SLiM 3.0 released

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Ben Haller

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Jun 30, 2018, 10:59:10 PM6/30/18
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We have just released SLiM 3.0.  This is our first new full version since SLiM 2.0 was released in early 2016, and it has two very exciting new features.

Before I describe those, however, let me just announce that I will be at SMBE in Yokohama in a week, presenting SLiM 3.  I would be delighted to meet with any SLiM users who want to talk with me; feel free to send me an email to connect.

OK, the two big new features:

First, SLiM now supports non-Wright-Fisher (nonWF) models, in addition to the old Wright-Fisher (WF) model type.  The new nonWF model type allows much greater flexibility and biological realism in areas such as overlapping generations, age structure, reproduction, population regulation, migration, and population structure.  Individual variation, based upon genetics or other model state, is now much easier to model in things like reproduction and dispersal, and it is much simpler to model dynamics like extinction-colonization, hard selection, monogamous mating, pollen flow, scripted pedigrees, and realistic density-dependent regulation in spatial models.  See section 1.6 of the new manual for an introduction, and chapter 15 for example recipes; chapter 20 has reference documentation on the nonWF generation cycle (as compared to the old WF generation cycle, documented in chapter 19).

Second, SLiM now supports tree-sequence recording, a ground-breaking new method of concisely recording ancestry information in forward simulations (see Kelleher et al. 2018 bioRxiv, https://doi.org/10.1101/248500).  Use of tree-sequence recording allows many SLiM models to run an order of magnitude faster, or even more, because neutral mutations often no longer need to be simulated; they can be added post-simulation using msprime.  There are many other advantages too, including having true local ancestry trees for every chromosome position, detecting coalescence in a running SLiM model, and being able to leverage the coalescent in forward simulations in various ways.  See section 1.7 of the new manual for an introduction, and chapter 16 for example recipes.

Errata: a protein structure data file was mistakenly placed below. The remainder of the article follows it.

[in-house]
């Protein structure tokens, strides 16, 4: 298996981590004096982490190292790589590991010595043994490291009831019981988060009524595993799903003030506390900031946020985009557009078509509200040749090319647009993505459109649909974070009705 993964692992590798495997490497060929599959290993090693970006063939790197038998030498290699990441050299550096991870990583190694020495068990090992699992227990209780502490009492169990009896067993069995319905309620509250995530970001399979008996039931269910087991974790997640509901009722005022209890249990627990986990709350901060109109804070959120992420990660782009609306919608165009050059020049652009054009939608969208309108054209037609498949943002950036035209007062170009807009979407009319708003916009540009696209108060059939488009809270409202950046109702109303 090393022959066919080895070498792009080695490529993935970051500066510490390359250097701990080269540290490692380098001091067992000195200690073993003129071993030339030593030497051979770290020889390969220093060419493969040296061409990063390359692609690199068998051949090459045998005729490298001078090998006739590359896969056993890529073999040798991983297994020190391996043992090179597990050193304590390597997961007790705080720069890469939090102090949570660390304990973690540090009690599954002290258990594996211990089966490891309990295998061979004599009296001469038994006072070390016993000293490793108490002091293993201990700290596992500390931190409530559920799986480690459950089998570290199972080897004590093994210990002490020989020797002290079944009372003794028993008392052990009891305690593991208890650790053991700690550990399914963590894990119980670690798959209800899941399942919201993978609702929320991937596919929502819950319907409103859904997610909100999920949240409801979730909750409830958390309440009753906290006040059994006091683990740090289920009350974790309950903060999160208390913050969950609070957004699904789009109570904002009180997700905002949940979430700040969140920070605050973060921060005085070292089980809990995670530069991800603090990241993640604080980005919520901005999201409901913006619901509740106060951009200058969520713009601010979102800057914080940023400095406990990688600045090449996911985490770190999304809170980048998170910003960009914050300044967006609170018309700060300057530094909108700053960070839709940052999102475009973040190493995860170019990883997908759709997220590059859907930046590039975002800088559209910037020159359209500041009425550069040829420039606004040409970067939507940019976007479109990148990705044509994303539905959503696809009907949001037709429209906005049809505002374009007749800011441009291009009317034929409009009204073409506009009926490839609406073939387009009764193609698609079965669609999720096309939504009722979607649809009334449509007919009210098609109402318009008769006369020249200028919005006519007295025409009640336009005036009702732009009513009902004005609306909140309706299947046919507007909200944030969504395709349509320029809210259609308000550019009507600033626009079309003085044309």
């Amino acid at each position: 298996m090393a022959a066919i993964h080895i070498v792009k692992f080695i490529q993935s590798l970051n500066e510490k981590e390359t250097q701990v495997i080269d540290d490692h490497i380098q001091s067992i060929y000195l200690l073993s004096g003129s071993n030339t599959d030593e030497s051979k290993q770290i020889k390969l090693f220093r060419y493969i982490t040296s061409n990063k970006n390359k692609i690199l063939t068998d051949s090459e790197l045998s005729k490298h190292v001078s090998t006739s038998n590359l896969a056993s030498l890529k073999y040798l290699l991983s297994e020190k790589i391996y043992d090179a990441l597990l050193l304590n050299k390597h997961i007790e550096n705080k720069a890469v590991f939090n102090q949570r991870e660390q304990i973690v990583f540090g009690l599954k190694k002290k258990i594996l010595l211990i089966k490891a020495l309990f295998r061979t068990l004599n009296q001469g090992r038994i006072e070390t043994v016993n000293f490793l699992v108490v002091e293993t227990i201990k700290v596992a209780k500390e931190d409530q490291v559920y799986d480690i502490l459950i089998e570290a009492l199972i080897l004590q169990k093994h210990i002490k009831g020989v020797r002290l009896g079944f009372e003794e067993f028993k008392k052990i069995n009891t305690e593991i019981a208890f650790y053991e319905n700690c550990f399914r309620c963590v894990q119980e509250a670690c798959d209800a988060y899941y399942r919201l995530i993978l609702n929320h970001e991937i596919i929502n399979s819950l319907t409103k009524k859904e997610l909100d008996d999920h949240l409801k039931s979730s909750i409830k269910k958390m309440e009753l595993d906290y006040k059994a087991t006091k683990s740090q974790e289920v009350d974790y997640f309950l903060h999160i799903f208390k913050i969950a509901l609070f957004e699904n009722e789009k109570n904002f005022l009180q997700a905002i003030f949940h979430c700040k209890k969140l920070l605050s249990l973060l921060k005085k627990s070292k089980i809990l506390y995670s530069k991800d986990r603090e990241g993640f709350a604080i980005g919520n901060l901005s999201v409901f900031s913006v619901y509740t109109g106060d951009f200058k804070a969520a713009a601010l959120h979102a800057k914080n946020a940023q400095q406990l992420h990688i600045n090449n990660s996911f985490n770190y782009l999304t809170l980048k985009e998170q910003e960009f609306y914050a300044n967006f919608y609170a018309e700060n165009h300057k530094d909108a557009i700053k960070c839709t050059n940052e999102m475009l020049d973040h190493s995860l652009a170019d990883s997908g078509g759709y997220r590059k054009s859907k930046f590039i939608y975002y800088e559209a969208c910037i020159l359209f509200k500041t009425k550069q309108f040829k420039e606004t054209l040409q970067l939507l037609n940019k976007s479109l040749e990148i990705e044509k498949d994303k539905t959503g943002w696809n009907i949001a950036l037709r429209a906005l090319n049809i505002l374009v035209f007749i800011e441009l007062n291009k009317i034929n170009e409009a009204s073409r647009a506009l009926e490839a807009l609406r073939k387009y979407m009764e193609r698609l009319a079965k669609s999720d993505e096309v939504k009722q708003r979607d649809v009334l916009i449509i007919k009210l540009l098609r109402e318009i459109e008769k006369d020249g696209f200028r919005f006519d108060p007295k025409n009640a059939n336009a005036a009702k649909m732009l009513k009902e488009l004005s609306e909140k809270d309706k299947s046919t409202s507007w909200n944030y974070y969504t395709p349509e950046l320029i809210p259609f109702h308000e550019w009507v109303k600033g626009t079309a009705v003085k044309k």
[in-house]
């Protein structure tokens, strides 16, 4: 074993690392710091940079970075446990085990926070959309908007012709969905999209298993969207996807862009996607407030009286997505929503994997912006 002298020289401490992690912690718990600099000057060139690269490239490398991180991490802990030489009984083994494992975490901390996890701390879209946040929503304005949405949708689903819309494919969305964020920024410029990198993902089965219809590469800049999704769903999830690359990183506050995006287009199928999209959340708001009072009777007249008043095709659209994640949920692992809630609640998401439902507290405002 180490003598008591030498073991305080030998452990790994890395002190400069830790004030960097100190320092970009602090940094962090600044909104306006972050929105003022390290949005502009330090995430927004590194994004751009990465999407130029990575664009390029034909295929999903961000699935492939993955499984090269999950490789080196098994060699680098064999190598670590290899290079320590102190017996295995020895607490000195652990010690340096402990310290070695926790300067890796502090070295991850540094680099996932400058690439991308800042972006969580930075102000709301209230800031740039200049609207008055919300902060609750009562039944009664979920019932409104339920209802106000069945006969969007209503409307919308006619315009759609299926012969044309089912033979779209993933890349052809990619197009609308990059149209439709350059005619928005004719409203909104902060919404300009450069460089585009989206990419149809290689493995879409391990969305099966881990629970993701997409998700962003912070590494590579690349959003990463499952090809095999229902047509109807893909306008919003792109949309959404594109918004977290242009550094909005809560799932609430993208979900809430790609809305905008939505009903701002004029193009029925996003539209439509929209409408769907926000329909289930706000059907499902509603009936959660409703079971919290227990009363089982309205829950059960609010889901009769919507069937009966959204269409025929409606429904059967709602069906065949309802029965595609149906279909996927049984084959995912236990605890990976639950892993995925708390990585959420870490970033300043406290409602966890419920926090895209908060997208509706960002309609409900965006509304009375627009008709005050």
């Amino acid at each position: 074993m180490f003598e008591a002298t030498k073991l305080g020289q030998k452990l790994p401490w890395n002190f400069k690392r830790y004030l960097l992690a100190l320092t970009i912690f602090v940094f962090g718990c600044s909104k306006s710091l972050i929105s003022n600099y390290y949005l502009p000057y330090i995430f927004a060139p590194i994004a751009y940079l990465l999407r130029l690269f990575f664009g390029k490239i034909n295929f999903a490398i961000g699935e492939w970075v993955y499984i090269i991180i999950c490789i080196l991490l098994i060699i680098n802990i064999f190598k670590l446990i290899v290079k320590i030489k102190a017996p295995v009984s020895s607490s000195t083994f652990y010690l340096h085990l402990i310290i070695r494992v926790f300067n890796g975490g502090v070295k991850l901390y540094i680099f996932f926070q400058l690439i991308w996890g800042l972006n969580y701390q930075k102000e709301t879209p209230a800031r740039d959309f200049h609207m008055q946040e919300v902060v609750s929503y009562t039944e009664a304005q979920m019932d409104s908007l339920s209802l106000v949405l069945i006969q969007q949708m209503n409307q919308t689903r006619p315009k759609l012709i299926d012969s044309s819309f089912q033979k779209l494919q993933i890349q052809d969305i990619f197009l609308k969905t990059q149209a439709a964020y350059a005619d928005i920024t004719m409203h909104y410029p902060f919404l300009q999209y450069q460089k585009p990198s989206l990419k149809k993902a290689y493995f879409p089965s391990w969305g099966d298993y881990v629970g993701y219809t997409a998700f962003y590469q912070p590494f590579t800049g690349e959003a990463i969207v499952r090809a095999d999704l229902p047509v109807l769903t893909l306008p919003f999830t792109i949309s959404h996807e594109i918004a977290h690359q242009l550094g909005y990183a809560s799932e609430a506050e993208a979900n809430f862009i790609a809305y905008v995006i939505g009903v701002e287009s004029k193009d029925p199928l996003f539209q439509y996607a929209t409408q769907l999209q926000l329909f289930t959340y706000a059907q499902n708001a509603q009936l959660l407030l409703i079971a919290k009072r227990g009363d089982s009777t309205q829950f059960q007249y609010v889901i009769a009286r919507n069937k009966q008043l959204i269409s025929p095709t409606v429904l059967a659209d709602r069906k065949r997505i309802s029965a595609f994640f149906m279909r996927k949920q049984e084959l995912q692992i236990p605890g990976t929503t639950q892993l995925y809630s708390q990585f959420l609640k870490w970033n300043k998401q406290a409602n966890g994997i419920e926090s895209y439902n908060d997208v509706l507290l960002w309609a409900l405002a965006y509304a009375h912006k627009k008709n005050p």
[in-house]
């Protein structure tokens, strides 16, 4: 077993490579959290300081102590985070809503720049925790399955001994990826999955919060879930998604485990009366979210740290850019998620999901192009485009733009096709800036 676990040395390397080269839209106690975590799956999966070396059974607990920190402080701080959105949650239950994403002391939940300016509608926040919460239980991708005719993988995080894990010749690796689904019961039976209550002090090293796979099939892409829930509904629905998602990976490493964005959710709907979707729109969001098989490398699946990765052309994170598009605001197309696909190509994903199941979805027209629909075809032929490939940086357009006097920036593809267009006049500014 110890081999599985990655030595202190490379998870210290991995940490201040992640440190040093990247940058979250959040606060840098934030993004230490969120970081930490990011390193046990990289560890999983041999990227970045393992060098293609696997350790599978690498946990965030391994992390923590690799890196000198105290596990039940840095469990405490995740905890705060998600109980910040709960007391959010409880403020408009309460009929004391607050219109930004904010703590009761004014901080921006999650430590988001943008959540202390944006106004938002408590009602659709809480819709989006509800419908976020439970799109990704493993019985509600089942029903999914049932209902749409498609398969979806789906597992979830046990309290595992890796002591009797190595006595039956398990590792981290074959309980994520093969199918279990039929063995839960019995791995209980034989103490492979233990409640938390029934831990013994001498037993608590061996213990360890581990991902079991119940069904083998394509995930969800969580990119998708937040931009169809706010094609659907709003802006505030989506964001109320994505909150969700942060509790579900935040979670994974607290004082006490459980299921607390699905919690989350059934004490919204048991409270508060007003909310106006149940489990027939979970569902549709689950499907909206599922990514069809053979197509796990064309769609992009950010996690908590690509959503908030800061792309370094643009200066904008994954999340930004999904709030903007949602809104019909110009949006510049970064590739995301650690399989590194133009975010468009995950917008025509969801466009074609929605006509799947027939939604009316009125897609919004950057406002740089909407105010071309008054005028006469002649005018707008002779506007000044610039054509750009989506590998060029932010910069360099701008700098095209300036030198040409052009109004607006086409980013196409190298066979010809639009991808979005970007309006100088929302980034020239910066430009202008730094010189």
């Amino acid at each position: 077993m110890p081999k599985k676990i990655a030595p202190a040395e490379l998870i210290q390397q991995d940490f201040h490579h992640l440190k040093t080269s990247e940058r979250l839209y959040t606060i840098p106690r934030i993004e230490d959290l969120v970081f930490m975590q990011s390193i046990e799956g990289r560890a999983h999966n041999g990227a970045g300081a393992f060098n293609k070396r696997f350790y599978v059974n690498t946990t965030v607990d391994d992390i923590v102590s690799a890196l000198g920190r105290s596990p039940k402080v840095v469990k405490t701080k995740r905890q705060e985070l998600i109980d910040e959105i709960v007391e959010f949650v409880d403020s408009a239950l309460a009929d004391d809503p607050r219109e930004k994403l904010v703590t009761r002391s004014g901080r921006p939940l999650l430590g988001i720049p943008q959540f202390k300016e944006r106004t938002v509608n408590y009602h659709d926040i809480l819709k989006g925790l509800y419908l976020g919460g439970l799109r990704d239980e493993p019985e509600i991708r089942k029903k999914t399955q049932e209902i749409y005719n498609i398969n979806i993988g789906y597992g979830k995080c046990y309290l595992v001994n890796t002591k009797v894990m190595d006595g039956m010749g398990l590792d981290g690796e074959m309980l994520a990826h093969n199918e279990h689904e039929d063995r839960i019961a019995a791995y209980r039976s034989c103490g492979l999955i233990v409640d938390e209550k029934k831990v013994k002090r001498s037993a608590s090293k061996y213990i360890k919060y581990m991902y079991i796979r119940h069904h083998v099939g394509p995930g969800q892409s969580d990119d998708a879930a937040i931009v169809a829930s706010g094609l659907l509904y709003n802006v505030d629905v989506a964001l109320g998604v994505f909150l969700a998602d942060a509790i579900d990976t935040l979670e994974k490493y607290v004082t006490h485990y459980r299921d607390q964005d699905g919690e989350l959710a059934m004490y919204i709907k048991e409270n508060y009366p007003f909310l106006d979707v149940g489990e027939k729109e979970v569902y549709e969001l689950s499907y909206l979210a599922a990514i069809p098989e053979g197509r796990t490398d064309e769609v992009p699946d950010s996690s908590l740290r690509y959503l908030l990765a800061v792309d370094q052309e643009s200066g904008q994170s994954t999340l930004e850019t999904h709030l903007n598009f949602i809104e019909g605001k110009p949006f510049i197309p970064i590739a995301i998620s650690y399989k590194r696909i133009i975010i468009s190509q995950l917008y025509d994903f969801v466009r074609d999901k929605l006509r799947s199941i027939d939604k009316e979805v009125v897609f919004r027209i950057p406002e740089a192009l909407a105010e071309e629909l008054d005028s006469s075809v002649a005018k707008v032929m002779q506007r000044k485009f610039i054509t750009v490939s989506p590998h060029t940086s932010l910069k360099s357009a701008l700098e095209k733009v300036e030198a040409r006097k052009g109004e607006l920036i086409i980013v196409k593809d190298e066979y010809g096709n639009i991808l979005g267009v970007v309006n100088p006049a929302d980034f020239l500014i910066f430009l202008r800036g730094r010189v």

We're tremendously excited about these features, and we hope you will be too.  SLiM 3.0 adds quite a few smaller improvements as well, including some new Eidos functions, some new SLiM class methods and properties, some improvements to SLiMgui, some new recipes and improvements to old recipes, and of course some bug fixes.  The SLiM manual provides a fairly complete change list in chapter 26.

For those who build SLiM on Linux/Un*x, one important change is that SLiM is now built with CMake; see section 2.2 for instructions on how to use this new build system.

SLiM 3.0 is almost 100% backward compatible; most SLiM 2.x models will require no modification.  It is expected to change the output of most models, however; a given random number seed will probably not produce a run identical to the run with that seed under SLiM 2.x.

You can obtain SLiM 3.0 from the SLiM home page at http://messerlab.org/slim/ ; note that the manuals, recipes, and reference sheets have also undergone revisions.

If you have any questions, comments, etc., please use the slim-discuss group for that.  Thanks, and happy modeling!
Cheers,

Benjamin C. Haller
Messer Lab
Cornell University
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